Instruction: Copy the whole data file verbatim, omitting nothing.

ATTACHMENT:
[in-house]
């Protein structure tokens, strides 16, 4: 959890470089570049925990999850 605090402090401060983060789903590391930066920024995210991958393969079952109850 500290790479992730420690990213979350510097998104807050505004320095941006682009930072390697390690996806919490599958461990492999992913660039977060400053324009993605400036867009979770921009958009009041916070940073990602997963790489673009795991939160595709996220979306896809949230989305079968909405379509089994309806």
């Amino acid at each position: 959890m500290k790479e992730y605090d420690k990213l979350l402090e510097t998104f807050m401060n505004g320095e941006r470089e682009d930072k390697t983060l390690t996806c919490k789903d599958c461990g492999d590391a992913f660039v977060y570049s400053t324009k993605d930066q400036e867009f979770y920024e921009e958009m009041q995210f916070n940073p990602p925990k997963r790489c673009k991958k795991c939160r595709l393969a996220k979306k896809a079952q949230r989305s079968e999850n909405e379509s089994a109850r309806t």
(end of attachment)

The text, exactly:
[in-house]
């Protein structure tokens, strides 16, 4: 959890470089570049925990999850 605090402090401060983060789903590391930066920024995210991958393969079952109850 500290790479992730420690990213979350510097998104807050505004320095941006682009930072390697390690996806919490599958461990492999992913660039977060400053324009993605400036867009979770921009958009009041916070940073990602997963790489673009795991939160595709996220979306896809949230989305079968909405379509089994309806």
């Amino acid at each position: 959890m500290k790479e992730y605090d420690k990213l979350l402090e510097t998104f807050m401060n505004g320095e941006r470089e682009d930072k390697t983060l390690t996806c919490k789903d599958c461990g492999d590391a992913f660039v977060y570049s400053t324009k993605d930066q400036e867009f979770y920024e921009e958009m009041q995210f916070n940073p990602p925990k997963r790489c673009k991958k795991c939160r595709l393969a996220k979306k896809a079952q949230r989305s079968e999850n909405e379509s089994a109850r309806t």